The Spanish nursing assistant who was the first person infected with Ebola outside West Africa has been given the all clear, after tests to ascertain whether she still had the virus were negative. A second negative test will be required to absolutely confirm her recovery, the Telegraph has reported.
Teresa Romero, 44, was treating two patients who had travelled from Liberia at a Madrid hospital when she contracted the deadly virus two weeks ago. Miguel Pajares and Manuel Garcia Viejo, the two patients to be treated, died within a month of each other at the hospital in Madrid.
On 6 October Romero tested positive for the virus and was hospitalised. Her husband, a hairdresser, another nurse and a cleaner who had had contact with Romero were all placed in quarantine, whilst her dog Excalibur was put down rather than being quarantined, drawing heavy criticism from animal rights groups.
On Sunday, the Spanish government Ebola crisis committee released a statement announcing that Romero’s immune system had eliminated the virus from her body. Manuel Cuenca, microbiology director at Madrid’s Carlos III health care complex has said that a further test will be needed to absolutely confirm the results.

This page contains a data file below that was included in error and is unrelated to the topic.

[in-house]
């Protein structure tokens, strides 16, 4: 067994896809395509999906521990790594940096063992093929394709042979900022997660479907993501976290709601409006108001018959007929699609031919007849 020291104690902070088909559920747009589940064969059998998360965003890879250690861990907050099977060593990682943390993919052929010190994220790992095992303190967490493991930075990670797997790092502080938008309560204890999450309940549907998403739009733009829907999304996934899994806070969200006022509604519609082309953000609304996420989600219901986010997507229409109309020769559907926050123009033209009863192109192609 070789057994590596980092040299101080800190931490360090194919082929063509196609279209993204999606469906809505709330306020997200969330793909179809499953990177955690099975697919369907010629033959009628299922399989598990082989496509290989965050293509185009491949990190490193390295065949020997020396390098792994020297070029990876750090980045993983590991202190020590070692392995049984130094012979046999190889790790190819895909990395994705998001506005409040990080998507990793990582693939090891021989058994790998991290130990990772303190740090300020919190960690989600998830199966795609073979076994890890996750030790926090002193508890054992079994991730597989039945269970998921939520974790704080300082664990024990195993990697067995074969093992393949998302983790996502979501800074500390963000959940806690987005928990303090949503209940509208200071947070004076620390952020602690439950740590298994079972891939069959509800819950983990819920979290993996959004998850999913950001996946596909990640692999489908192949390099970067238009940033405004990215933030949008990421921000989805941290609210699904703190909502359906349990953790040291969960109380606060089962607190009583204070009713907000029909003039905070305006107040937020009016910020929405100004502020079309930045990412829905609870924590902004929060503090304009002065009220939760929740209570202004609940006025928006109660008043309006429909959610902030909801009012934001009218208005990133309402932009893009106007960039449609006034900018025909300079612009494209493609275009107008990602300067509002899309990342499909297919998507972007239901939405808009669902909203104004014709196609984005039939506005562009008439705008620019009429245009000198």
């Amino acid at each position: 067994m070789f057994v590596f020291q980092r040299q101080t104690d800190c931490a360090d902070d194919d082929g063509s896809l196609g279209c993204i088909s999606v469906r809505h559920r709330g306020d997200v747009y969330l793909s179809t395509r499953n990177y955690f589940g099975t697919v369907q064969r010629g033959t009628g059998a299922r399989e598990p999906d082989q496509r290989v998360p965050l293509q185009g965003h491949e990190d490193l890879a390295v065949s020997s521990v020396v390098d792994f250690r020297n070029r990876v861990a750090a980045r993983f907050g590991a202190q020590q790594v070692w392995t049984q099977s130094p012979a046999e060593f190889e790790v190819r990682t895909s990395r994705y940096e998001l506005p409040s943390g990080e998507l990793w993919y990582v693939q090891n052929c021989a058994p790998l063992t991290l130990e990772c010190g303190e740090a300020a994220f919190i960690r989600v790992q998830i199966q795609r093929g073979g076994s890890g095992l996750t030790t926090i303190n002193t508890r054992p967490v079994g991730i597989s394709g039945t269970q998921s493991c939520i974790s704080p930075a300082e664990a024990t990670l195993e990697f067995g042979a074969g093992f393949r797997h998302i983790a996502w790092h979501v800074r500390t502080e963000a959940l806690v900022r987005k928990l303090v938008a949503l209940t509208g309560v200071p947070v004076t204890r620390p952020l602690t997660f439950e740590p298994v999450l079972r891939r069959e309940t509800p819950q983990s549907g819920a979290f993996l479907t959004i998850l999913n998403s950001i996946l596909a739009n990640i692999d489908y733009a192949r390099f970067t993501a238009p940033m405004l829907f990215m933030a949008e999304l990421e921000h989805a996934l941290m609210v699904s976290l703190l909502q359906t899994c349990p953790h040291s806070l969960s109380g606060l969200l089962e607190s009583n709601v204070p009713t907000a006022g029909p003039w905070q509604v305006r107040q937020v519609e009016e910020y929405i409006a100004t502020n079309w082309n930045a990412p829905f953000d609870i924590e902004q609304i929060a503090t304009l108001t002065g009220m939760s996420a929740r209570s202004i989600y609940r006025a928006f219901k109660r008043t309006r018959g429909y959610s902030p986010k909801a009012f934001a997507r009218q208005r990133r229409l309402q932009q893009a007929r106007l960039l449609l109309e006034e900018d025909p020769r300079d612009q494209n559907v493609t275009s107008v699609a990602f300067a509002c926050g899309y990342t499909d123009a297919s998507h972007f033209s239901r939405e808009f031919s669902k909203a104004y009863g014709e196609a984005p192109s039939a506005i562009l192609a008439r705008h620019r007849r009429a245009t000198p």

The news comes amid an announcement that Spain has allowed the US to use two military bases, at Moron de la Frontera near Seville, and the naval station at Rota on the Atlantic coast, in their efforts to combat the virus. Both personnel and materials will be transported via the bases to West Africa. The bases are also allowed to be used in the efforts against ISIS.
Meanwhile, US President Barack Obama was said to be “furious” on Sunday over the handling of the Ebola crisis in the United States. The Centre for Disease Control and Prevention (CDC) has been heavily criticised for not properly training staff at Texas Health Presbyterian Hospital in Dallas, who discharged a man who presented with Ebola symptoms after travelling from Liberia, allowing him to come into contact with other people.
The man, Tomas Eric Duncan, aged 42, subsequently died from the virus and infected two nurses at the hospital, Nina Pham, 26 and Amber Vinson, 29.
The CDC drew further criticism for allowing Miss Vinson to board a flight from Dallas to Cleveland, Ohio, and for allowing a lab technician who had handled samples from Mr Duncan to board a cruise ship sailing around the Caribbean, although she was subsequently given the all-clear.